Currency appreciation and "deindustrialization": a European perspective
AbstractDuring the 1980s, policy advisers were successful in promoting the view that movements in the value of the dollar have an inverse relationship to U.S. international competitiveness. This article explains their hypothesis, as well as the counterargument that exchange rates positively reflect a country's competitiveness. Economic policies that boost competitiveness also raise the value of the domestic currency. The mirror image of these hypotheses apply to U.S. trading partners, including Europe. The evidence indicates that European countries were not "deindustralized" from 1985 to 1990, when the ECU rose in value by more than the dollar had risen in 1980-1985. Instead, European competitiveness rebounded strongly in the late-1980s, reversing the stagnant performance of the early-1980s. Similarly, during the early-1980s, when the United States was, on one unsupported view, deindustralizing, European nations generally did not enjoy a surge in their share of output or capital formation. Instead, they suffered from "Euroscierosis".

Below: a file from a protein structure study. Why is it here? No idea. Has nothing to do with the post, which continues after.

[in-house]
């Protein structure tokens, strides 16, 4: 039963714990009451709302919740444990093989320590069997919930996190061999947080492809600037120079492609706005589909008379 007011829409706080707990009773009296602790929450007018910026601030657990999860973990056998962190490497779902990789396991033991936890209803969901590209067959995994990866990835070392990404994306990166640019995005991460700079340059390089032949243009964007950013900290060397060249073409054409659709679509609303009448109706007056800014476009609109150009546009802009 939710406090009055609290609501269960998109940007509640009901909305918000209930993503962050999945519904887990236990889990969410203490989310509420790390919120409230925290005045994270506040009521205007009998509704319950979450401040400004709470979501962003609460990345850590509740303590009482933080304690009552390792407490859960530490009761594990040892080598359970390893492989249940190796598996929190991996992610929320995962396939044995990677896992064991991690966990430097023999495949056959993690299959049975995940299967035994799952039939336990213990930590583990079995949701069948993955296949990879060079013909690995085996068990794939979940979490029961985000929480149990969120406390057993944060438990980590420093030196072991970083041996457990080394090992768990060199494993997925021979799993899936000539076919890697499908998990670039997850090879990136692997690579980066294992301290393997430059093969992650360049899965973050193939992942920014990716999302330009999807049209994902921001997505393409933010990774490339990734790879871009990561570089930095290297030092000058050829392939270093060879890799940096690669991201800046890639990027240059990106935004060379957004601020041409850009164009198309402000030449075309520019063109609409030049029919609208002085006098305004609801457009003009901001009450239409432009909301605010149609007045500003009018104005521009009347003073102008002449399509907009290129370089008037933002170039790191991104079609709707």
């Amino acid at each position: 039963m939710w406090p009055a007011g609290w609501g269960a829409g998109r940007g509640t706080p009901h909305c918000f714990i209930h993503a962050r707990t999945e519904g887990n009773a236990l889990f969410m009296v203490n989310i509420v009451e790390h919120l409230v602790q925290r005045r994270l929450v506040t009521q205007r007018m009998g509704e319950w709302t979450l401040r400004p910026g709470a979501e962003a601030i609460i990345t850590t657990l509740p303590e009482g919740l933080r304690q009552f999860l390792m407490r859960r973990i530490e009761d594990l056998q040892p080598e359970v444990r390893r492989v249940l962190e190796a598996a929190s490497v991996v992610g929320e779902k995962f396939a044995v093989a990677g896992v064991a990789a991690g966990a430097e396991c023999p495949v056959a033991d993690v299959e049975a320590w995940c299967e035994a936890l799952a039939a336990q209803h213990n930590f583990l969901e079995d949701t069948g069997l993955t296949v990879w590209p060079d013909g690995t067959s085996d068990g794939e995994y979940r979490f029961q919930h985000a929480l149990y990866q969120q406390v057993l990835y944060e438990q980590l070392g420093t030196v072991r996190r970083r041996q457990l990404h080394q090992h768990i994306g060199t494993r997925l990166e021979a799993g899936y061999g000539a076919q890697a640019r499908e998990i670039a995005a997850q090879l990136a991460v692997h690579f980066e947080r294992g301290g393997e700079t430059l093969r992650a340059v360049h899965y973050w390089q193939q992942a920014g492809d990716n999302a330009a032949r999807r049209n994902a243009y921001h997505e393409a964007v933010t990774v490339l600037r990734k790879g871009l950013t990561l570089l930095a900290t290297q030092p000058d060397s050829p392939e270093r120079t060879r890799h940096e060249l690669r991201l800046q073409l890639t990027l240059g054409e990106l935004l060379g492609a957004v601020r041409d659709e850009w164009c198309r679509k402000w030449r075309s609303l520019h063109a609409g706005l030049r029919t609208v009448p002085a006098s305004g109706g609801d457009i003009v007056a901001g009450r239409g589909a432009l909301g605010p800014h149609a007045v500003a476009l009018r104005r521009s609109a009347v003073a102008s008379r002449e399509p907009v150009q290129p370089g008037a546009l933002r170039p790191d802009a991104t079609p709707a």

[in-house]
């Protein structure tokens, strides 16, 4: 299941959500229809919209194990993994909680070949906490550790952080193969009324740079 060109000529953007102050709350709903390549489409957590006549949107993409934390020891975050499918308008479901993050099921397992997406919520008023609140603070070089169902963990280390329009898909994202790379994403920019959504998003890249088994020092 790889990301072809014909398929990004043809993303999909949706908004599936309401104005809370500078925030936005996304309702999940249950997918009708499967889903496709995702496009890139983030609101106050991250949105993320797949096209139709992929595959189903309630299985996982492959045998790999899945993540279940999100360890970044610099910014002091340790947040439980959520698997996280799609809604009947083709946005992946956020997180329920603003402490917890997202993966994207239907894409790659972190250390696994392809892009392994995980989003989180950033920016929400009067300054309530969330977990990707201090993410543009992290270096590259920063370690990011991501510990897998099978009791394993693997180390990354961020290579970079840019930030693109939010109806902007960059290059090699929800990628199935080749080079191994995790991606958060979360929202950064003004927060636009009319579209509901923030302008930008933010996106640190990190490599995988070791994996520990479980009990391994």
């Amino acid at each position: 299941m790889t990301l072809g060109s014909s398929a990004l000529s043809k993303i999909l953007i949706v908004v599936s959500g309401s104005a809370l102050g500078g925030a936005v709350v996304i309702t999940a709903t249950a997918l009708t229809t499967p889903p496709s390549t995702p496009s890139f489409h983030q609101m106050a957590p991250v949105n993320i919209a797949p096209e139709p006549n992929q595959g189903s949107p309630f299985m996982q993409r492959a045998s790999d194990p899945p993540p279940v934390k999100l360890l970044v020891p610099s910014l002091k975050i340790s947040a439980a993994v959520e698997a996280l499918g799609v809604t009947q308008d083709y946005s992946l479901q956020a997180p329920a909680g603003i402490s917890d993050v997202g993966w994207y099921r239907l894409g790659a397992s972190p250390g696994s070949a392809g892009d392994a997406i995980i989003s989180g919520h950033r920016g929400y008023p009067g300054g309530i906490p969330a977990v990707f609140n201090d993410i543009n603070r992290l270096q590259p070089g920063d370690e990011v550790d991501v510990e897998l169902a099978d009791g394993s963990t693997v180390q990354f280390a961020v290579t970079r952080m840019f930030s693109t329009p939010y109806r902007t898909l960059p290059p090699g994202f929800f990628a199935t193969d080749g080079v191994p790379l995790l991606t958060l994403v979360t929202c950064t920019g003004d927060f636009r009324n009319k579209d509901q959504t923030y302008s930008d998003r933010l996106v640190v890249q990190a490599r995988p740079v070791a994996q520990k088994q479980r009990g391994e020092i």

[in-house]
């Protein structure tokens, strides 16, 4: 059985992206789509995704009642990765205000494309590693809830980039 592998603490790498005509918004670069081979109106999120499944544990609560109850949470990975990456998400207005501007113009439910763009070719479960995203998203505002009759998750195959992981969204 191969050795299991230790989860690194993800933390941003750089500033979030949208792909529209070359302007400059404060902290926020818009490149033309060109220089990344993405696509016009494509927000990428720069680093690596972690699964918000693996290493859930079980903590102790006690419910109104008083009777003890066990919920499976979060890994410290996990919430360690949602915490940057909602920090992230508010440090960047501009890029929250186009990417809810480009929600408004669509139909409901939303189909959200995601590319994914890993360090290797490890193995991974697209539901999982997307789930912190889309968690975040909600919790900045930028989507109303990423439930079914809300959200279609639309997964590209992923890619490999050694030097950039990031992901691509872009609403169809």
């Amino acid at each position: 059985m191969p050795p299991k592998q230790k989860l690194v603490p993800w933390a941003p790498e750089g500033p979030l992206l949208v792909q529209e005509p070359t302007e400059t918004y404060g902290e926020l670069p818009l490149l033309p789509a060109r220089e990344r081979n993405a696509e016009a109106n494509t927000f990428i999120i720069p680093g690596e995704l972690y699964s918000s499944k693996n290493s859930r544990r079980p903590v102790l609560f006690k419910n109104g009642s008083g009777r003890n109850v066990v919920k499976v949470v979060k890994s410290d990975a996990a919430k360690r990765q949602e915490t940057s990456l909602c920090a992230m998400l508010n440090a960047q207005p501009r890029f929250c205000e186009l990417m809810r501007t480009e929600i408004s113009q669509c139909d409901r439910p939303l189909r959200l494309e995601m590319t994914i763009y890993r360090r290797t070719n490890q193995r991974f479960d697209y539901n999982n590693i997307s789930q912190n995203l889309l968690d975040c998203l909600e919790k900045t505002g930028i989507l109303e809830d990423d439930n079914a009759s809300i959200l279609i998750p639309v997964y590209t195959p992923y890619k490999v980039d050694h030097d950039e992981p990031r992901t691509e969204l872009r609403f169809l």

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Bibliographic InfoPaper provided by Federal Reserve Bank of St. Louis in its series Working Papers with number 1992-006.
Date of creation: 1994
Date of revision:
Other versions of this item:
- John A. Tatom, 1995. "Currency Appreciation and â€˜Deindustrialisationâ€™: A European Perspective," The World Economy, Wiley Blackwell, vol. 18(4), pages 519-541, 07.
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